Yesterday’s election was not so much a referendum on labor reform as yet another reminder that when elected officials protect freedom and taxpayers they do not need to fear the wrath of the union political juggernaut.
These reformers winning and opponents losing cannot be easily dismissed as “it was a Republican wave which protected the politicians who took on labor reform.” Almost more striking than what was in the Republican wins was what was not in the Democrat losses.
In Michigan for example, the birthplace of the UAW, the state with the 5th highest union membership rate in the country and long considered a labor stronghold, right-to-work was nowhere to be found in the election. Not on the ballot as an initiative or Constitutional Amendment, nor even in the gubernatorial or legislative races.
During the sole Michigan gubernatorial debate of the season, the only time worker freedom came up was as a subpart of another question and one that neither candidate addressed.
So low was the saliency of right-to-work as a negative issue that even representatives from the Michigan Education Association dismissed it. At a right-to-work panel discussion in October, MEA communications consultant David Crim explicitly stated:
I do not believe that on November 4th when people go to the polls they are going to say ‘you know what I am going to decide who I am going to vote for, for governor, for the legislature, any office on the ballot based on the right-to-work law that was passed…’ See 46:30 on video
This is a far cry from the violent protests outside the Capitol and a “there will be blood” threat by Rep. Douglas Geiss, D-Taylor, during the passage of Michigan’s right-to-work law in 2012.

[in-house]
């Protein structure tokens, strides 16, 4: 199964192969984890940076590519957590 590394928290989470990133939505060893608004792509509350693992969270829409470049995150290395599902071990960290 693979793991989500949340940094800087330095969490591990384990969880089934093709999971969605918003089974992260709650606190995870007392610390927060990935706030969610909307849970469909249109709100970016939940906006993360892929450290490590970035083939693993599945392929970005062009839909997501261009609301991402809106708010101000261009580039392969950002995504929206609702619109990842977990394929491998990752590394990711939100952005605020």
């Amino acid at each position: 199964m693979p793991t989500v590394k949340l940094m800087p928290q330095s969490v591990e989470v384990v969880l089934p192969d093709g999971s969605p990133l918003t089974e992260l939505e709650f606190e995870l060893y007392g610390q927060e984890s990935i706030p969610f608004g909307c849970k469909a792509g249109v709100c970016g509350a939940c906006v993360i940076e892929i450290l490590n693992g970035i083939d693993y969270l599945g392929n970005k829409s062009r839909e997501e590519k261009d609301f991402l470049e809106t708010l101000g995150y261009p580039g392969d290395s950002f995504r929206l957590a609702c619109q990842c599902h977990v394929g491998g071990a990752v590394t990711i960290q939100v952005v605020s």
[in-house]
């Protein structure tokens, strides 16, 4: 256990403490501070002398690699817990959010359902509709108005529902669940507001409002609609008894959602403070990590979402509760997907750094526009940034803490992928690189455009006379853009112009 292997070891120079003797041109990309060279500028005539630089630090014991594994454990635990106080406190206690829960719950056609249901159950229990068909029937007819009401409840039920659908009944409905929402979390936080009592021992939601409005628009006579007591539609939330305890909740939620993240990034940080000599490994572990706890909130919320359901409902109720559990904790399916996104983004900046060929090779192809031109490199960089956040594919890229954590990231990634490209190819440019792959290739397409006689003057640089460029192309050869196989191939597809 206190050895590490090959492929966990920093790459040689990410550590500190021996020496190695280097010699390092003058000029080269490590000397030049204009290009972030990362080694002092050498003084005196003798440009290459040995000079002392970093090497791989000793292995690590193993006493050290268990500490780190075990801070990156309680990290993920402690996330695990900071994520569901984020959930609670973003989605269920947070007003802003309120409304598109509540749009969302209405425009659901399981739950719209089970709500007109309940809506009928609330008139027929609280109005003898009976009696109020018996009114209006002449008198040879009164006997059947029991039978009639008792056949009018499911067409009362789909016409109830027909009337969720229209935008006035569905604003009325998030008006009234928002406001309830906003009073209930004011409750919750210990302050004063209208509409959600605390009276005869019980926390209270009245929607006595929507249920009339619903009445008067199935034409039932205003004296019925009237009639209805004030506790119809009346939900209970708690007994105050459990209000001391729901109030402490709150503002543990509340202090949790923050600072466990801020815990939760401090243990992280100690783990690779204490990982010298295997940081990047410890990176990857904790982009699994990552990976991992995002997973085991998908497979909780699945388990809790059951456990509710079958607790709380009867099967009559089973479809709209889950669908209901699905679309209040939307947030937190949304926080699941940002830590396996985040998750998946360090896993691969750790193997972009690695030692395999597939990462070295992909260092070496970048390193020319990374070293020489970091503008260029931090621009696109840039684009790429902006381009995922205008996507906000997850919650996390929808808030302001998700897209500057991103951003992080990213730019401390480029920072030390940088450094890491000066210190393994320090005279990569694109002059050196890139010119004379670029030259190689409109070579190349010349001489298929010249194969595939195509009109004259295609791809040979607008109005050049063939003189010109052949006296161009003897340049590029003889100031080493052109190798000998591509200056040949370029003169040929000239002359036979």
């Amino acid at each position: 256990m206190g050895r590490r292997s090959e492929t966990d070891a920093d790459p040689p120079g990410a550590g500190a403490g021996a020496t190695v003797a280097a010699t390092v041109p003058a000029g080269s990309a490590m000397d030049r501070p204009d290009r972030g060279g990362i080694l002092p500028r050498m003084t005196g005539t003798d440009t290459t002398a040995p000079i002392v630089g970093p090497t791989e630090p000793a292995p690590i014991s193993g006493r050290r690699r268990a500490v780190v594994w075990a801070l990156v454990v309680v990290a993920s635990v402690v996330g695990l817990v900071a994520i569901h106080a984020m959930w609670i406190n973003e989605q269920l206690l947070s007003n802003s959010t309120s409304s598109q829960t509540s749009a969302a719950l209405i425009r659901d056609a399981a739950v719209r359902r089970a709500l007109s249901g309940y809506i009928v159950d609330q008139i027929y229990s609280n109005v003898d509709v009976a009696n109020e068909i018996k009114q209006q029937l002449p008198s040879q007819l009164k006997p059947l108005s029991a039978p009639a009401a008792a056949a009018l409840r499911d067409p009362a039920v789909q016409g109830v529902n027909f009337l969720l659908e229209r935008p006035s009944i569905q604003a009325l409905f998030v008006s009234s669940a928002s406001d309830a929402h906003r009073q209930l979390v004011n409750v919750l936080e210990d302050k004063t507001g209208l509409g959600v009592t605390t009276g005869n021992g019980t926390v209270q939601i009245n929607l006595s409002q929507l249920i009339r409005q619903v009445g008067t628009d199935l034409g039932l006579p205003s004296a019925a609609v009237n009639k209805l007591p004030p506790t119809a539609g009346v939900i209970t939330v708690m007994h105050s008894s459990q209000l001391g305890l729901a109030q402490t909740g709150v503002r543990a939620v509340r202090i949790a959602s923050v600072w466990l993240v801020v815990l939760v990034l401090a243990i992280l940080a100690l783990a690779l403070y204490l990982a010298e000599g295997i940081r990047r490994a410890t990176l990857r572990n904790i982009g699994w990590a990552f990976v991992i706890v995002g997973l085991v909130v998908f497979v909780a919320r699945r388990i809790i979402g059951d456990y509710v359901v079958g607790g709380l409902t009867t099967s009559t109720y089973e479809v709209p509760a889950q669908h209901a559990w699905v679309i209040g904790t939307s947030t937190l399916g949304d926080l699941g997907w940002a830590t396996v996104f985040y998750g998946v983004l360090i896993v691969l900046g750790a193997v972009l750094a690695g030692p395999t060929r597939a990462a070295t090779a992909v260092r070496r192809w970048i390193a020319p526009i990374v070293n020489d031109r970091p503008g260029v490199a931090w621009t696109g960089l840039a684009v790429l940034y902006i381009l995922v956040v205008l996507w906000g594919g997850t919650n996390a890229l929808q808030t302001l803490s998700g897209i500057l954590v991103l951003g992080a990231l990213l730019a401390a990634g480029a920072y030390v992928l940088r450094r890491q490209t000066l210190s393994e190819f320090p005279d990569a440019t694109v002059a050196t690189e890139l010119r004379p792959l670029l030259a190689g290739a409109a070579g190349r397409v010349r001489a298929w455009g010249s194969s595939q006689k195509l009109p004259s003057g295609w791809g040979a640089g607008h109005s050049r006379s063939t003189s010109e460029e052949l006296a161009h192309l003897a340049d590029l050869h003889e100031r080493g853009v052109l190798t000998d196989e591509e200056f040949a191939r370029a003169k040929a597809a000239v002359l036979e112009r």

In Wisconsin, proxies for Gov. Scott Walker’s reforms have been on the ballot almost too many times to count. In every election that was deemed a ‘must win’ by unions to repeal labor reforms there was a loss. In fact, after the initial flurry of recall attempts, Gov. Walker’s budget repair bill was not a central issue of the Democratic campaigns.
The same goes for the legislators who voted for right-to-work in Indiana and even for Gov. Kasich in Ohio, whose labor reforms were overturned yet still won re-election handily last night.
Big Labor lost four of the five gubernatorial races the AFL-CIO initially said it would focus on — Michigan, Ohio, Pennsylvania, Wisconsin and Florida — with Pennsylvania being their only win.
As Lee Saunders, chairman of the AFL-CIO’s political committee, told The New York Times in February, ousting Republicans in the industrial battleground states was “about survival.”
Labor lost races that were not even initially on their radar. This shockingly includes Illinois, where Gov.-Elect Bruce Rauner dared to take on forced unionism.
The “survival” lesson from the 2014 election is that labor reform is not the third rail of politics. Despite enduring a lot of noise from Big Labor, reformers need not fear its wrath. Voters will continue to reward those who support freedom and taxpayers.
As for labor’s survival, this election should be a lesson. It is time they give up the compulsion and privileges of the past. In order to not just survive but grow, they need to adapt.
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